Every design of Niemeyer displays a fluidity, so distinct from the European architecture that dominated much of Brazil. In his own words, “I am not attracted to straight angles or to the straight line, hard and inflexible, created by man. I am attracted to free-flowing, sensual curves. The curves that I find in the mountains of my country, in the sinuousness of its rivers, in the waves of the ocean, and on the body of the beloved woman. Curves make up the entire Universe, the curved Universe of Einstein (Niemeyer, 62).”

It is this love for curves that are found in nearly all the buildings that Niemeyer built in Brasilia.

The speed at which Brasilia was completed has been breathtaking for many of those who understand the complexity of constructing a city ground up. Brasilia came up as it had the support of the President and people of the country, who recognized the importance of meeting deadlines as national pride was at stake. Although the construction of the city drained the coffers of the Brazilian government, but this modernist exploration at such a grand scale helped in raising the global profile of the country. President Juscelino Kubitschek’s war cry to marshal support of the masses was “ fifty years progress in five”. In India, too, similar slogan was spouted “ 40 years work in 4 months” without having to show much except violence and political assassination.

The capital was to be the harbinger of social change, but Costa failed to account for those who could not afford staying at the city center and was compelled by circumstances to live at the periphery. Niemeyer, a communist, trenchantly opposed the fact that the city plan did not factor this issue. The manner in which the town was planned by Costa,  privileged some work over the other and contributed in creating a new social hierarchy. To sum up, the workers- the people that built the capital- had to live far away in the suburbs.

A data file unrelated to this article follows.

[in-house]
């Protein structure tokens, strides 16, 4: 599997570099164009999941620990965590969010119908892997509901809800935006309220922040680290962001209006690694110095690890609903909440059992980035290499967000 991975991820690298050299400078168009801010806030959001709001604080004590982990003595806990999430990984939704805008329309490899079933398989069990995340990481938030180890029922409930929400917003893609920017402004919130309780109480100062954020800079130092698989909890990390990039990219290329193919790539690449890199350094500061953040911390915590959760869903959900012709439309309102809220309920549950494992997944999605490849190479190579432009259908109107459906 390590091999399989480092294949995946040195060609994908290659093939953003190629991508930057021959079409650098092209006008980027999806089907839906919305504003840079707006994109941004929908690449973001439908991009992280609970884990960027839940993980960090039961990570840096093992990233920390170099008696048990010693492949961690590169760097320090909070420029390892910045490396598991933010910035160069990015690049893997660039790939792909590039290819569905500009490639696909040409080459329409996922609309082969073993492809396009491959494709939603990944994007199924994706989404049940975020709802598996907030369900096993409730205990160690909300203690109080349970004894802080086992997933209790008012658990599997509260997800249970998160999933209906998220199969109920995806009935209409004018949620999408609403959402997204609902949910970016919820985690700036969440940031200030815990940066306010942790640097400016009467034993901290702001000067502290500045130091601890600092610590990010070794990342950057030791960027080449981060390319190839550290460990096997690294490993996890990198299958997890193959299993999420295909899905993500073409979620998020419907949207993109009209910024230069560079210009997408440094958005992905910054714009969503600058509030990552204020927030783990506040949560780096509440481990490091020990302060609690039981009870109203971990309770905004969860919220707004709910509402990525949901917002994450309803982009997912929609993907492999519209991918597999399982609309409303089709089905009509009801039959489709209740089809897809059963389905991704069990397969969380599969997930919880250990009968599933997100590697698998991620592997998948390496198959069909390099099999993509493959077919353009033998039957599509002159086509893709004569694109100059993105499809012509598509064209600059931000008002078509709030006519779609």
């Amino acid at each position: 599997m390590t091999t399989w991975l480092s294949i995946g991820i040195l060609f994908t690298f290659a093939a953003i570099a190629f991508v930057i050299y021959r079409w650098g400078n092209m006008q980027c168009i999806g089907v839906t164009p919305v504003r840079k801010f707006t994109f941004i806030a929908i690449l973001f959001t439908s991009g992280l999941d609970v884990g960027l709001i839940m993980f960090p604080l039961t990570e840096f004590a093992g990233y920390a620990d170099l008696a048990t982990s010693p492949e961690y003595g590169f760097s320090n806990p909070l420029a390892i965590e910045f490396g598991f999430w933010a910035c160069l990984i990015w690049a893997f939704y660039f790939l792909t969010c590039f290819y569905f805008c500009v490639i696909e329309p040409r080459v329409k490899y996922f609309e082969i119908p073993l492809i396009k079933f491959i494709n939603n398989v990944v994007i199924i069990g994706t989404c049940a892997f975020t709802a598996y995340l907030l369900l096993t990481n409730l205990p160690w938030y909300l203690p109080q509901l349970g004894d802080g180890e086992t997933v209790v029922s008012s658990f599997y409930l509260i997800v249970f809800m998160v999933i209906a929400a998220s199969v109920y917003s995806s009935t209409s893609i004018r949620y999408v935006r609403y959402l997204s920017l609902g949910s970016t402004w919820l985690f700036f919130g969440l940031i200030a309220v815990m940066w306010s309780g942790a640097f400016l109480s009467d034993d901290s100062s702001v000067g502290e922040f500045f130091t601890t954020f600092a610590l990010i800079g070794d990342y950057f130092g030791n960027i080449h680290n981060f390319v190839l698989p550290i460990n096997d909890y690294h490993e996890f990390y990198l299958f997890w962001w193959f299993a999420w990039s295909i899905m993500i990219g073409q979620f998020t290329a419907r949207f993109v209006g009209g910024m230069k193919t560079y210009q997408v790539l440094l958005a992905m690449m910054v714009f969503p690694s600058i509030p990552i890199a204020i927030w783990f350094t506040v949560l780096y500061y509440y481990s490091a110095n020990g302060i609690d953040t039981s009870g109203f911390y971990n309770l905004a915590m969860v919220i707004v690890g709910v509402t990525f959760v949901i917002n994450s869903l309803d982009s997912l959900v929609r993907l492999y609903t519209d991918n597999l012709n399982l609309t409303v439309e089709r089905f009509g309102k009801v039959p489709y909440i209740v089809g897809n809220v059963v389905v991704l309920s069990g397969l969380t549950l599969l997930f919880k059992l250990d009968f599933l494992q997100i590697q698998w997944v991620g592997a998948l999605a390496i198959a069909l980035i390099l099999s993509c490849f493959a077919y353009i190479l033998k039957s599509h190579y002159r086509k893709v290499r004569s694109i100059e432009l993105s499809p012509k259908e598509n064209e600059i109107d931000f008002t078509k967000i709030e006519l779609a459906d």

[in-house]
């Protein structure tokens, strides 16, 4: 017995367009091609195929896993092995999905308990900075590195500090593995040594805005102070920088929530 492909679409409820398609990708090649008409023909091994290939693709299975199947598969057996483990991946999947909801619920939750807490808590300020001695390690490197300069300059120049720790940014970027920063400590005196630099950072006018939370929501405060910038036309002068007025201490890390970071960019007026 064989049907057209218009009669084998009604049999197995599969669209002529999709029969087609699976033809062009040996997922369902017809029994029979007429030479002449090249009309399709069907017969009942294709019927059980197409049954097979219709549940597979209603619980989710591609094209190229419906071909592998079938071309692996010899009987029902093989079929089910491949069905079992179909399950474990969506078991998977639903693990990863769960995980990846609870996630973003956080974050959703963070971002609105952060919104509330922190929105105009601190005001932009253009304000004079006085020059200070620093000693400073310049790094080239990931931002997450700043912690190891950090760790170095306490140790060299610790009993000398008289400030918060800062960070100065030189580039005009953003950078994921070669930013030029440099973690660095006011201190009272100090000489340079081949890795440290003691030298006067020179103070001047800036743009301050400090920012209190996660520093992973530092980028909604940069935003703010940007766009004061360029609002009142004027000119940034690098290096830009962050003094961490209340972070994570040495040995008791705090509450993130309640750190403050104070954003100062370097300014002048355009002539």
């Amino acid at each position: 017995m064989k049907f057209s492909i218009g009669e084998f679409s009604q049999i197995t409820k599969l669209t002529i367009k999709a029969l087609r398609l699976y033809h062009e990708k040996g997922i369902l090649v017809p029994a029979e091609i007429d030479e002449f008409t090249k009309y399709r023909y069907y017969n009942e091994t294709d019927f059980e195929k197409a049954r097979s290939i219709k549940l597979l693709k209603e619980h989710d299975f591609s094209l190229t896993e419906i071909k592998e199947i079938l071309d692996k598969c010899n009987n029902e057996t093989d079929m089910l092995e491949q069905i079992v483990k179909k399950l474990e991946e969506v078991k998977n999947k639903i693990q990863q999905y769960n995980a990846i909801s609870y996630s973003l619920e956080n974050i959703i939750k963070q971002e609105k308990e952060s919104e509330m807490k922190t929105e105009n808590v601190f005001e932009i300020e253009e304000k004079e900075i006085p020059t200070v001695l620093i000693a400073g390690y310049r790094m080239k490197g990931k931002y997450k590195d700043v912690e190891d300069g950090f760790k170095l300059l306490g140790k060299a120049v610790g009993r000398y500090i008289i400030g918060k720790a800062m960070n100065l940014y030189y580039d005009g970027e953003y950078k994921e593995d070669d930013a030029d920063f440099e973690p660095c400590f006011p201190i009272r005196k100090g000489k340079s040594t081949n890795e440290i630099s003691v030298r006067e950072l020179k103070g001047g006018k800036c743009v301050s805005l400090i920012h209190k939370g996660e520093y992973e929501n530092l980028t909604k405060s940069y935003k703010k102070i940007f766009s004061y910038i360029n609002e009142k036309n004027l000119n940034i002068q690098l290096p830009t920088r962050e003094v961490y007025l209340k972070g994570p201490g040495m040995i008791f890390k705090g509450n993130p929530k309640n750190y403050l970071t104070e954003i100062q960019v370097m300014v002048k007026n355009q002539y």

The capital, which was to be a game changer for the country contributed to serious economic distress causing raging anger amongst the masses. The economic turmoil gave legitimacy to the army that overthrew whatever democratic pretensions the government may be having. Be that as it may, Brasilia and its iconic architect, Oscar Niemeyer, has been an inspiration for a generation of new cities and their planners. It is a matter of speculation where and when a new city comes up like Chandigarh and Brasilia- from scratch.

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Marcal Costa and Oscar Niemeyer, backed by Brazilian President Juscelino Kubitschek built Brasilia from scratch like India’s Chandigarh. Did the capital meet its social objectives that drove Niemeyer? History thinks otherwise.
Brasilia-A city that speaks for itself and its builders